A couple of years ago the “sit-stand” (or simply “standing”) desk wind blew through silverorange, and, prompted by their experiments (and by their testimony that their emergency room doctor clients said, in essence, “you’re going to die if you sit all the time,” or something to that effect), along with some advice from my capable ergonomics consultant, Marie Brine, I decided to investigate for myself.
My first go was to order a Varidesk, which appealed to me because it was easy to flip back and forth from sitting to standing, because I could just plop it on top of my existing desk, and because it was relatively inexpensive compared to other options ($420 with shipping from Fitterfirst in Calgary). While it was everything it promised to be, it suffered from one insurmountable problem for me: I couldn’t adjust it so that it was both tall enough in the “standing” position and at the right height in the “sitting position.” I could have hacked it to work, but I decided not to, reasoning that it made more sense to find a solution that actually worked for me without the need to improvise. Here’s what the Varidesk looked like in my office, before I returned it:
At this point – over a year ago – inertia took over, and I set the standing desk idea aside, fully expecting to return to it any day now.
And then the days and weeks and months passed. Until this spring, when a flare up of some work-related physiotherapy issues (the same issues that had spurred me to action last year) had me revisit the problem.
I’d been dropping in on The Best Standing Desks article at The Wirecutter every month or two over the last year and recently their recommendation switched to the Jarvis from Ergo Depot, and after reading and watching reviews of this option, it seemed like it would work well for me: they only sell the motorized frame to Canadians, without a tabletop, but I was able to confirm with their customer service people that the frame would work with my existing desk (a federal government surplus desk I bought in 2003 from The Clearance Centre in Summerside). This tabletop measures 78” by 30” (198 cm by 76 cm) and it was already strapped to a mechanism that allowed it to be adjusted up and down (albeit not as high as “standing” height), so all I would need to do is to remove it from this contraption and add the Jarvis base.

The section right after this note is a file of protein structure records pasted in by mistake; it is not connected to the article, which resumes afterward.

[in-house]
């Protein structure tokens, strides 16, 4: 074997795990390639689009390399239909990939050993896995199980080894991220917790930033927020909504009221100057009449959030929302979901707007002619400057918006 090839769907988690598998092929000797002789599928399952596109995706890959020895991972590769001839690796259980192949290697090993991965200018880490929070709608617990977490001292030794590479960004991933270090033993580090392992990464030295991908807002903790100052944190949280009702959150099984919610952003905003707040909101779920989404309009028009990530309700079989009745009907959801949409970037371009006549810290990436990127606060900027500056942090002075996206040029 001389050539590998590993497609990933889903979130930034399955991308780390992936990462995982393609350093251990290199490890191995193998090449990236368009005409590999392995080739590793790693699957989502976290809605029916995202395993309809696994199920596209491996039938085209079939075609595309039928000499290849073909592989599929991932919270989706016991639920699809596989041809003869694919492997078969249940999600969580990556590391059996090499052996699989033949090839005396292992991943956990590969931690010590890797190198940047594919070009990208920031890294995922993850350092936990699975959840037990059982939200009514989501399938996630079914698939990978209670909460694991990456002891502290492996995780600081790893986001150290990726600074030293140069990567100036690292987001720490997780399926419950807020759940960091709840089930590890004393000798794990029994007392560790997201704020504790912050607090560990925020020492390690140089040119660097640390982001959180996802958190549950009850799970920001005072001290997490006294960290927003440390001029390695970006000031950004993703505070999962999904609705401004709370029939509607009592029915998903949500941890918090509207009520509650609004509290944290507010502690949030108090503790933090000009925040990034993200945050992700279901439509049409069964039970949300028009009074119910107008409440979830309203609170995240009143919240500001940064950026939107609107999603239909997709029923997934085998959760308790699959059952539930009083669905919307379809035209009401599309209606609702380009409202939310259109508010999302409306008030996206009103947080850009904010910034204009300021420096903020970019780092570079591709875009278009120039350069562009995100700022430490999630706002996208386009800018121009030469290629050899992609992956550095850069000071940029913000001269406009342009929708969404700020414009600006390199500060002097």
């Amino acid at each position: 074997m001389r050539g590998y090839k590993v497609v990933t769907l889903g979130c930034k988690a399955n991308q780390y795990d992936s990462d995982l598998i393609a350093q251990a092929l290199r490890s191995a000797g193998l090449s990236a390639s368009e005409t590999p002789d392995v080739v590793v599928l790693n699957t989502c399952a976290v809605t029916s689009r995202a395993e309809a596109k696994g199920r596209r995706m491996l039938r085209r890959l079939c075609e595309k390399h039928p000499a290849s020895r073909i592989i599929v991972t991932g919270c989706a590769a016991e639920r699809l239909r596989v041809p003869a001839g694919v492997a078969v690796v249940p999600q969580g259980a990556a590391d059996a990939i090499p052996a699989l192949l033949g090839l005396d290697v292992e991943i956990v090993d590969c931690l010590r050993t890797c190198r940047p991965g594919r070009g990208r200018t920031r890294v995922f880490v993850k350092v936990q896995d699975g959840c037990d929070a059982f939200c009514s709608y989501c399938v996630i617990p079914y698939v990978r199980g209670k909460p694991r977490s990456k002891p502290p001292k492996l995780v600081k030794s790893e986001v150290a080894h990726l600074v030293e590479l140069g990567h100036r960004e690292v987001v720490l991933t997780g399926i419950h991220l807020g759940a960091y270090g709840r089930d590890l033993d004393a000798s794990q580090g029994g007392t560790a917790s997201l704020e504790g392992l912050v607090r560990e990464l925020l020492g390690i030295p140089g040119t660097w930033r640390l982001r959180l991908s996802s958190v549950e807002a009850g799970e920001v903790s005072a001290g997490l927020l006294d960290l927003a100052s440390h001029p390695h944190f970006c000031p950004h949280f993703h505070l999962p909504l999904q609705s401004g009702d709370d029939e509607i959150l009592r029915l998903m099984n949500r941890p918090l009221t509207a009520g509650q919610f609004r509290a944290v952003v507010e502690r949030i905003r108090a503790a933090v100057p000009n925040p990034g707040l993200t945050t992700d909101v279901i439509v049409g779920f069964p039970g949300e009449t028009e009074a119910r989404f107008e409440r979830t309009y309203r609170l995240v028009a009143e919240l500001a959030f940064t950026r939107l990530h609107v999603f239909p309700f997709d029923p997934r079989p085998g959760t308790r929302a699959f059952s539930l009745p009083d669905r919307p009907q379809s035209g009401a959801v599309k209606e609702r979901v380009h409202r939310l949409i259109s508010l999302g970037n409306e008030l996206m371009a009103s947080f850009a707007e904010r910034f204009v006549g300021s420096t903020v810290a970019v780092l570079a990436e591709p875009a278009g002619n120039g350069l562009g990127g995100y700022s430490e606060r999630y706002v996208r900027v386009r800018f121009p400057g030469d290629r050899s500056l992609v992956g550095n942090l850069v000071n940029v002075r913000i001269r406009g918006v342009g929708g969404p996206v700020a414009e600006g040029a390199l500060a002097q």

I placed the order on Ergodepot’s website on April 19. I ordered the base along with a Humanscale M8 flat panel monitor arm to allow me to have different positions for my Apple Thunderbolt 27” display for sitting and for standing. The Jarvis frame was $519 US, the monitor arm was $379 US and shipping was $184 US for a total of $1082 US.
The Jarvis frame arrived 11 days later on April 30 by FedEx Ground.
Here’s what it looked like freshly-unpacked from its box:
It took me about 2 hours to take apart the old desk, to assemble the parts of the Jarvis frame and to mount the old tabletop to the frame. My only complaint about the process was that the printed manual included with the frame was sized for 25 year old eyes and I have 49 year old eyes, so I had to take photos and blow them up on my phone to see the details. But the instructions, once I could see them, were straightforward and the frame came together without issue.
Here’s what it looks like in the “standing” position (44.4 inches for me):
And here’s the “sitting” position:
And here’s a little video of the transition from sitting to standing and back (note that I paid $20 extra for the digital controls, which several reviewers recommended; they have 4 memory positions):
The desk has only been assembled and operating for a few hours now, so I’ll follow up later with a more detailed review. I did, however, write half this blog post while sitting and half while standing, and I enjoyed the contrast. More to follow.